She walked, and the shadows strode alongside, murmuring their reassurance. She had her wits about her, but even she was unsure of how this came to be.
"Your Highness, your worry shakes the mountains. We still have hope."
She began to cry.
"But with the Keeper imprisoned, the people of the Dark Lands will surely become slaves."
A silence followed, but suddenly a deafening screech erupted from the depths of Stohn Woods. Figures in bright white apparel leaped from the the darkness of the trees and tossed a tightly-woven net over the Dark Queen's head. She squirmed, and the worm-like bag uttered muffled screams. The shadows hissed at the men as the queen was dragged away.
The now lonely shadows panicked. They zipped in and out of the thorny bushes and trees, and much of the land surrounding the forest trembled in sadness and anger.
He moved north, alert for any sign of the men in white. He could not let himself be discovered. Not again. He needed to be back at the border before the full moon, but being sixty-seven years old, his joints were weary. He lay in the bright, cold grass and watched the sky grow progressively darker. The moon, it shall be full in only three days' time. he thought to himself. He worried that his old, frail bones wouldn't get to the river before the Light Ones brought down the final blow on the Dark.
His duty was to keep balance between the people of Somaile, to make sure neither side took the other. He had never anticipated the difficulty of being the Keeper; the Somaili people nearly never fought. But unfortunately for him, he happened to be the one hope for those of the Dark Lands.
It seemed only a moment later when the sun reflected off of the magenta sky. His legs trembled as he arose, not only because of the crisp dawn air, but also of the fear he now felt each waking moment.
He wondered how far he was from the Light Palace, and when he would turn east toward the Fort. Thoughts of his family clouded his head, but he kept moving north, farther and farther still, until he saw large mounds in the distance.
The Hills of the Orks. He knew instantly that he had gone too far. With only little more than two days before the full moon arrived, he would have to get going back south, and soon.
But his ever thin stomach growled with urgency; first he needed to eat.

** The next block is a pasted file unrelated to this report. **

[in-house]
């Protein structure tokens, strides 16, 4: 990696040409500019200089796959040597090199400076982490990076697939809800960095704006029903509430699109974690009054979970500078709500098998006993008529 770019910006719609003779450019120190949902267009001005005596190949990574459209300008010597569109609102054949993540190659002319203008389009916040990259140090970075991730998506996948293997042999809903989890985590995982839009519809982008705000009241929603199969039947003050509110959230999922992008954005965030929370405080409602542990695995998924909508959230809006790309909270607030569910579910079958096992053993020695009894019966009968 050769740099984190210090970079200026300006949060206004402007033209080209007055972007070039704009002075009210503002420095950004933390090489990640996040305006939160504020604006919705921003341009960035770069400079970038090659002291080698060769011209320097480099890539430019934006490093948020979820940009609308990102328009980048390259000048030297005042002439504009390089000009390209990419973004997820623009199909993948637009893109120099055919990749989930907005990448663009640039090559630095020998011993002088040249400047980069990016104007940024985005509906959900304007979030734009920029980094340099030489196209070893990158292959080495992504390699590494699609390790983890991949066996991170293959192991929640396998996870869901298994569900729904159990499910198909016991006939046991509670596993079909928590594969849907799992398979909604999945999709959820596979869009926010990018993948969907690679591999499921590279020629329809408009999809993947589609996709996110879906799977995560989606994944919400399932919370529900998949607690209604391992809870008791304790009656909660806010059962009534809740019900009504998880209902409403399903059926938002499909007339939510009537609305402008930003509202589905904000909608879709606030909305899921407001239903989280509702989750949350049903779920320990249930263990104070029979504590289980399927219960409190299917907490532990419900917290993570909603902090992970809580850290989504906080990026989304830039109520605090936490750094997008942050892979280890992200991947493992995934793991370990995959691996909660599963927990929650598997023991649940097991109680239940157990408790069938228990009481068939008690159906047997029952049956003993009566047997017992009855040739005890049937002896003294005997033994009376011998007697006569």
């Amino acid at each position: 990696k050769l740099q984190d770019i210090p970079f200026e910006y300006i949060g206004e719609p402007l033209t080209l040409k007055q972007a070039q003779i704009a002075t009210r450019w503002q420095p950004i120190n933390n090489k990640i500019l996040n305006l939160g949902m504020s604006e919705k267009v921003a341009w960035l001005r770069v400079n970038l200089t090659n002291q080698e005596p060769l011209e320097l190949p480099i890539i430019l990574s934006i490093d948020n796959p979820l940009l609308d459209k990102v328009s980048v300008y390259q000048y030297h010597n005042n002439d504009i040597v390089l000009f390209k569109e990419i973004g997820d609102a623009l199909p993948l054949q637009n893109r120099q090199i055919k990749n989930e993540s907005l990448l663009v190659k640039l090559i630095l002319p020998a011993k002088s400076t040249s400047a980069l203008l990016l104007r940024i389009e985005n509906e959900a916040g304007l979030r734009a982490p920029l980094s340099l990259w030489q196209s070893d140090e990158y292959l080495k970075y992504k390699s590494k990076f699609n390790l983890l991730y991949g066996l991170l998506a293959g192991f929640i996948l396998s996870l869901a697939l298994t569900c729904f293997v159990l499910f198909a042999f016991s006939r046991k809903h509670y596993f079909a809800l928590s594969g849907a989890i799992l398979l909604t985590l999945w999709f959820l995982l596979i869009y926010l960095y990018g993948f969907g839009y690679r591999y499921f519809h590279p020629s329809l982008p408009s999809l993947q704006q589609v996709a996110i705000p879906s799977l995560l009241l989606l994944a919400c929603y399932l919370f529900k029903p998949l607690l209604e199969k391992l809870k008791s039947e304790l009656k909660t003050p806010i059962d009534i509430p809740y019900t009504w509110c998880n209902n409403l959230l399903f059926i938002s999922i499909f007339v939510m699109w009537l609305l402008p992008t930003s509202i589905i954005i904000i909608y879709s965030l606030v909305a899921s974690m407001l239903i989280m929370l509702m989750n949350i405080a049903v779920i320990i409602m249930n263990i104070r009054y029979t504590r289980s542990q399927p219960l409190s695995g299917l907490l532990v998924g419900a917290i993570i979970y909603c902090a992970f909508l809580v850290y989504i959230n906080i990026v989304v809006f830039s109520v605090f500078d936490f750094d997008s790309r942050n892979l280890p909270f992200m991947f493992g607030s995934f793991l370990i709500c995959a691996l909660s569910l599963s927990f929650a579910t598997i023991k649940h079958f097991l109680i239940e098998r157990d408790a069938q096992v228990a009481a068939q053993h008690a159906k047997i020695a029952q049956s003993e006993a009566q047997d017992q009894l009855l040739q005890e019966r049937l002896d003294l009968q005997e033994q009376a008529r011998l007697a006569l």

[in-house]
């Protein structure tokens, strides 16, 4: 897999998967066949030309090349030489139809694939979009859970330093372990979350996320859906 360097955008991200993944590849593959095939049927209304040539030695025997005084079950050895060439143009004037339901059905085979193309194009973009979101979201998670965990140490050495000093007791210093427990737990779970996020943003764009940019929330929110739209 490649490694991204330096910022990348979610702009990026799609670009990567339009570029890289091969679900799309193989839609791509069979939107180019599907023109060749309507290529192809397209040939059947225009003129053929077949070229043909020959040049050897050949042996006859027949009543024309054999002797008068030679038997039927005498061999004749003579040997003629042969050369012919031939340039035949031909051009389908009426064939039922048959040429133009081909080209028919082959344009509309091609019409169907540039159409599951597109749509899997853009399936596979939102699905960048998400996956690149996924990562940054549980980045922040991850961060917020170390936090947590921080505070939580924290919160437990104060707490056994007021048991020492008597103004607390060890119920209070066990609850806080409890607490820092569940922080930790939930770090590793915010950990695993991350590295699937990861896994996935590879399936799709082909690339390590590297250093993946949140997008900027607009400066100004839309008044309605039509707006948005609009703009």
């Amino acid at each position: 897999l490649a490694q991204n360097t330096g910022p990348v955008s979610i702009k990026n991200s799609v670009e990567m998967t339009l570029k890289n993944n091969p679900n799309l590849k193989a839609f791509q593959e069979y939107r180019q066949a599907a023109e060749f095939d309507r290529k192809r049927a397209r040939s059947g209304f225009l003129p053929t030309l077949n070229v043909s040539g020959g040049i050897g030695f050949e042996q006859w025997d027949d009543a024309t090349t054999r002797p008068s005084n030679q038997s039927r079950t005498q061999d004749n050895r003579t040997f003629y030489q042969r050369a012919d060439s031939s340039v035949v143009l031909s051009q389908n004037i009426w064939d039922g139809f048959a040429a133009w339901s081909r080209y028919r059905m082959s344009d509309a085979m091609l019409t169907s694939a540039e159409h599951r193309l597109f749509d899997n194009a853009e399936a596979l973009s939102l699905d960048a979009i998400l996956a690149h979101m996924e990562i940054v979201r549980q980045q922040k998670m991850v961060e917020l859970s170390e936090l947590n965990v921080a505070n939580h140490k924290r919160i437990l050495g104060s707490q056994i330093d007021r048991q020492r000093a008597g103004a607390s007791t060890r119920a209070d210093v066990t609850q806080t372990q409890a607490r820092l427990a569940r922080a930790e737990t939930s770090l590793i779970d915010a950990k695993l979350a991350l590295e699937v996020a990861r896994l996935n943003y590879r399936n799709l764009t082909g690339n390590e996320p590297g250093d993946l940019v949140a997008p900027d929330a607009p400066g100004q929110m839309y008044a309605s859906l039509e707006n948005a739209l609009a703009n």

His previous visits to these hills had been friendly and pleasant, but after a year of war, the orks might not be so hospitable. The Keeper cautiously edged through the hedges, leading to the valley where the orks would be eating at this time. He heard a loud crack, looking down on a broken twig. Multiple heads turned, and after a brief silence, a larger head emerged and spoke.
"Ah, Fyran. The Keeper," a sly voice said, "What brings you to our hills?"
"Well, Vernar, I am traveling, you see, and I am in great need of something to eat." Fyran replied, unsure of the orks' reaction.
"Fyran, being as we're old friends, usually, I would give you more than you need." Vernar chuckled, "However, as you are the one hindrance to our increase in land, I'm afraid that I cannot help you."
He yelled something in a strange dialect, and the throng of orks instantly ran toward the Keeper at their usually slow pace. Although their legs moved like snails, it seemed like Fyran had just begun running when he felt large hands close around each of his limbs, and with another command from Vernar, they were stretched to their maximum and beyond.
The Keeper's cries of pain echoed through hills and were heard throughout the island, and after hours of of various beatings and torturings, the trees grew deaf. The shrill sound reached the Light Palace, beckoning the guards toward the hills. The guards, darned in white, came crashing through the undergrowth with a large sack. Looking over his shoulder with strain, Fyran knew what was coming next.
But the orks would not let the Keeper be captured again. He would only escape as he did last time. Vernar let out a roar, and the light slowly faded from Fyran's eyes as he felt a sudden yank and his limbs became numb.
The evil in the air rang with excitement, and, though some were surprised, so did the people standing in the valley as they watched the grass turn crimson.
To be continued.....